How I Got Here
As far back as I can remember, I wrote. As a child, poetry was my secret journal. The one code no one could figure out. I dabbled in novel writing, excelling at character sketching and plot outlining, but lost interest by chapter two.
During college, I loved writing essays. A Finance major who cherished her liberal arts electives. After graduation, I spent my days as a management consultant doing business writing.
At night I kept a journal, which spiraled into my first attempt at a novel. I read somewhere the first book should be all about you. I’ve never tried to publish it. It’s the one that I happily keep under my bed.
I headed to grad school in California to write 30-50 page thesis papers on politics and international relations. I dreamed of moving to China and becoming fluent in Mandarin. I still wrote poetry, but nothing grabbed my attention long enough to commit to another novel. I figured I was a poet, unpublished but prolific. Maybe novel writing wasn’t my thing.
After graduation, life rejected my plan and took it’s own path. I ended up returning to the financial sector in New York and to business writing.
A particularly long day filled with conference calls turned into a night of me mourning the end of J.K. Rowling’s Harry Potter series. I wasn’t ready to say goodbye to Harry and Hermione. I wanted characters that didn’t leave. But how could I have that? I’d have to write my own novel. No. Scratch that. A series of novels. Ambitious? Certainly. Typical for me? Pretty much.
I outlined the book and the characters based off of a concept a friend and I had as children. The twelve-page outline flew from my fingertips. My excitement grew as my mind imagined all the high points of the story. I found the much needed escape from the minutia of my daily life. This time I didn’t stop writing after chapter two. In six months, I had a terribly wordy draft of Reckonings.
I needed to learn how to craft a better novel.
To understand what made me stay up all night to finish a book, I feasted on dozens of New York Times Bestsellers. I took a highlighter to the pages of Donald Maass’s Writing the Breakout Novel. I drafted query letters and synopses. I cold queried. Nothing happened.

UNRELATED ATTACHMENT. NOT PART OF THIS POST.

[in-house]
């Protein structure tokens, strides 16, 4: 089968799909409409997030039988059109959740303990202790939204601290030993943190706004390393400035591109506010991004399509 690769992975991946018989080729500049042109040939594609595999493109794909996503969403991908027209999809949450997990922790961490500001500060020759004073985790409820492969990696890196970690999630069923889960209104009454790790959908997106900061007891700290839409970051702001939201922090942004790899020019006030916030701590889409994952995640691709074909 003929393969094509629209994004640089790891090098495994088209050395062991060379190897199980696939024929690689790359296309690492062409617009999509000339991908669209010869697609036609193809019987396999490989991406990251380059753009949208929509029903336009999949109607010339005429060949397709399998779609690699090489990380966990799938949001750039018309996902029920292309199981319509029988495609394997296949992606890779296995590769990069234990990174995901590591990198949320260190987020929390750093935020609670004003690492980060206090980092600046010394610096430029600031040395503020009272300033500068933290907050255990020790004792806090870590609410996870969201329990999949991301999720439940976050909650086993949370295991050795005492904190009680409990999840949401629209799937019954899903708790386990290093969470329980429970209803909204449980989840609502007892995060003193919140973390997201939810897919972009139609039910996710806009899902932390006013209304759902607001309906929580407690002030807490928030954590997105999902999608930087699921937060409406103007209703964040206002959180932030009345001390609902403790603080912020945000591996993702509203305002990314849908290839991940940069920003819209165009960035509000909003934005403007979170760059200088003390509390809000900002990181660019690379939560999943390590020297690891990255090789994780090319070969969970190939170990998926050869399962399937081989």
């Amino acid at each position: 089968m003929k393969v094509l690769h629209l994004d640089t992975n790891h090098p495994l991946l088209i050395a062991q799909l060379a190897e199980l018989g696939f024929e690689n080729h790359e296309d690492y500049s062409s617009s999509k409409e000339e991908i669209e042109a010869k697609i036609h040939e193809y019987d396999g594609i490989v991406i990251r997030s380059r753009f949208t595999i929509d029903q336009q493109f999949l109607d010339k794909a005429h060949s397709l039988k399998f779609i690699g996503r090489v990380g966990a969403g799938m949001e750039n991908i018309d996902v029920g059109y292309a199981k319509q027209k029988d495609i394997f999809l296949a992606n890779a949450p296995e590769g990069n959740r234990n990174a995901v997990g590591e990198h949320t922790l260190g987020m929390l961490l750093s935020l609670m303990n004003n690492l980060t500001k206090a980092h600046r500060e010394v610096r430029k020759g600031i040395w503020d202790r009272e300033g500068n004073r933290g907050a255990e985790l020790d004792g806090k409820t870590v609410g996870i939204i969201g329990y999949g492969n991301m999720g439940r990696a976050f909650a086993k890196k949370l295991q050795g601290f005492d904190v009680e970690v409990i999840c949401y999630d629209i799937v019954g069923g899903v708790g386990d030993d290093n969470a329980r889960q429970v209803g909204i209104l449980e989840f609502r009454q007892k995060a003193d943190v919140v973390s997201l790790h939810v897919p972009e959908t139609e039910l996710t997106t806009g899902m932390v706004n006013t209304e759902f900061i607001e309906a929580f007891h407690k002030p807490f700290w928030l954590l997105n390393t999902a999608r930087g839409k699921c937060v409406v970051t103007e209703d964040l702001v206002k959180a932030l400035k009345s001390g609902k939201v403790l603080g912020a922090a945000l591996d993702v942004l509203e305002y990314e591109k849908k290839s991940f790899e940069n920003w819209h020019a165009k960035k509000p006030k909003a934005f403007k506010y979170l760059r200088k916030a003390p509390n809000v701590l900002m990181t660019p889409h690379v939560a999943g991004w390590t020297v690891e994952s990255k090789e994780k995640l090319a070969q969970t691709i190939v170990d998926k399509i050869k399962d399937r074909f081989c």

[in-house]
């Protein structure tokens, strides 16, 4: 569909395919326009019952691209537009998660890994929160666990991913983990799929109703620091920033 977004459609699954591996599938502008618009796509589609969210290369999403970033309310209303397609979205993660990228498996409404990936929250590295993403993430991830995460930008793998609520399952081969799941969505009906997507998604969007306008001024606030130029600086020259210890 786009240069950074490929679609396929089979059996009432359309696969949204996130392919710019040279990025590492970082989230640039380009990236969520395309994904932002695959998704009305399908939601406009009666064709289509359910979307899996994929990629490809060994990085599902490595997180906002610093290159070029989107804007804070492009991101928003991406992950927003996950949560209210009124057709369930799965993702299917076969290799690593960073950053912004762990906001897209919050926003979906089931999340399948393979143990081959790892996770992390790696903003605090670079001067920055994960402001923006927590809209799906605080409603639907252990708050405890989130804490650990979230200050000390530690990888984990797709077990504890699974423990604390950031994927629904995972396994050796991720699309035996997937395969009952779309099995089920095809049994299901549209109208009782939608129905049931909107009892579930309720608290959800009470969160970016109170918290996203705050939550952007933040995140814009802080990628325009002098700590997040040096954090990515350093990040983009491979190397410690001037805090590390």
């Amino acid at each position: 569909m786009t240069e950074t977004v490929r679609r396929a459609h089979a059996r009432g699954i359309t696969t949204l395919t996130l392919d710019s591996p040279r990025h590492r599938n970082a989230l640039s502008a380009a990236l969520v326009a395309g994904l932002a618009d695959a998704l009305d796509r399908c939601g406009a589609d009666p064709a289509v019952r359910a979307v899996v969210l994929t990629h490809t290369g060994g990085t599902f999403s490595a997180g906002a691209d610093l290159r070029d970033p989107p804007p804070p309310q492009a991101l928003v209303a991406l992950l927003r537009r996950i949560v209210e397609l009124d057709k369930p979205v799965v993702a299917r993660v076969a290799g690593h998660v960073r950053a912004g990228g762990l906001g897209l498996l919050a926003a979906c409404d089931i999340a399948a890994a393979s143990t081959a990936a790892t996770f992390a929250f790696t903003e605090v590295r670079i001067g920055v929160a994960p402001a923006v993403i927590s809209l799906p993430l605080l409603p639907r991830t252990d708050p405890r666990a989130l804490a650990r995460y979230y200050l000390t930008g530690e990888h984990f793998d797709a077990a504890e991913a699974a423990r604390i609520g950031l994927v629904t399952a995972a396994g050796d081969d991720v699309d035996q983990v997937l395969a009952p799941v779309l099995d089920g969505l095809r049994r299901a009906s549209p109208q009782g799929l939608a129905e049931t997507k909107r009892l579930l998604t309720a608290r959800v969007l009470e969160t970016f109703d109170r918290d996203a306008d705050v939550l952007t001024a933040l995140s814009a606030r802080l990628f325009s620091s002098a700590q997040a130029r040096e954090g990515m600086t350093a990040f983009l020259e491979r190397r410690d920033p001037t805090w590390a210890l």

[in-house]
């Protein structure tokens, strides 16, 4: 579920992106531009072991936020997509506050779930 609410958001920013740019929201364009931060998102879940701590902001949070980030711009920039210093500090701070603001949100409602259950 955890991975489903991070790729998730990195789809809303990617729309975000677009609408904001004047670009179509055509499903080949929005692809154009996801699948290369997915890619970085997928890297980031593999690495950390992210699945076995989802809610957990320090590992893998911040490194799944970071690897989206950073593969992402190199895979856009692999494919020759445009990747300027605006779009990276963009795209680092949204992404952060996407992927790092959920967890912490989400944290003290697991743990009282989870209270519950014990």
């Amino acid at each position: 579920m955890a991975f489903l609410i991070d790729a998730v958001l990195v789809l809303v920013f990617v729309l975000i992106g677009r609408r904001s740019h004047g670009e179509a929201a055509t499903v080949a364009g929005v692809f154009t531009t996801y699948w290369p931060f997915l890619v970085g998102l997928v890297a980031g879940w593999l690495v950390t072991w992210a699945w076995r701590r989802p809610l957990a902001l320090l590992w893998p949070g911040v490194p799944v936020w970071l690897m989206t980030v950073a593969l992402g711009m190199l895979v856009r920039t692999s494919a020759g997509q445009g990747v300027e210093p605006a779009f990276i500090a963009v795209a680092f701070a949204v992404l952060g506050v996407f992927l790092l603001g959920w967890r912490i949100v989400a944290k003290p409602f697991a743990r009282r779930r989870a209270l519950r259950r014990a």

Well, besides a string of form letter rejections. I started reading agent blogs. Finally, I took a leap and attended my first conference, the Backspace Agent-Author Seminar. There, I learned how much I didn’t know I didn’t know.
My word count remained way too high for a first book. But I was too close to my writing to see what could be cut, so I diligently read The First Five Pages by Noah Lukeman. With my editor cap squashed against my head, I hacked away at the redundancies, cutting over 10,000 words.
I figured out my book was a YA paranormal mystery. Great, I had my genre. Progress. I joined MWA, Backspace, RWA, and SCBWI. I enrolled in a couple of online Writer’s Digest seminars and classes. I won an E-Bay auction, gaining invaluable feedback from Irene Goodman on my first fifty pages. I retooled the entire manuscript again. I think by that point I was on version 59. (Check out my blog for updates on this novel, Reckonings.)
For a side project, I wrote a short story for a contest. I submitted it and thought I was done. I didn’t win, but the characters wouldn’t leave me alone. They demanded their own novel, so I drafted The Six Train to Wisconsin. It was a 2012 Amazon Breakthrough Novel Award Semifinalist.
I don’t like wondering what’s next so I started drafting another book.
The stories keep coming to me and I keep capturing them on paper. Each one teaches me more than I ever thought I could learn.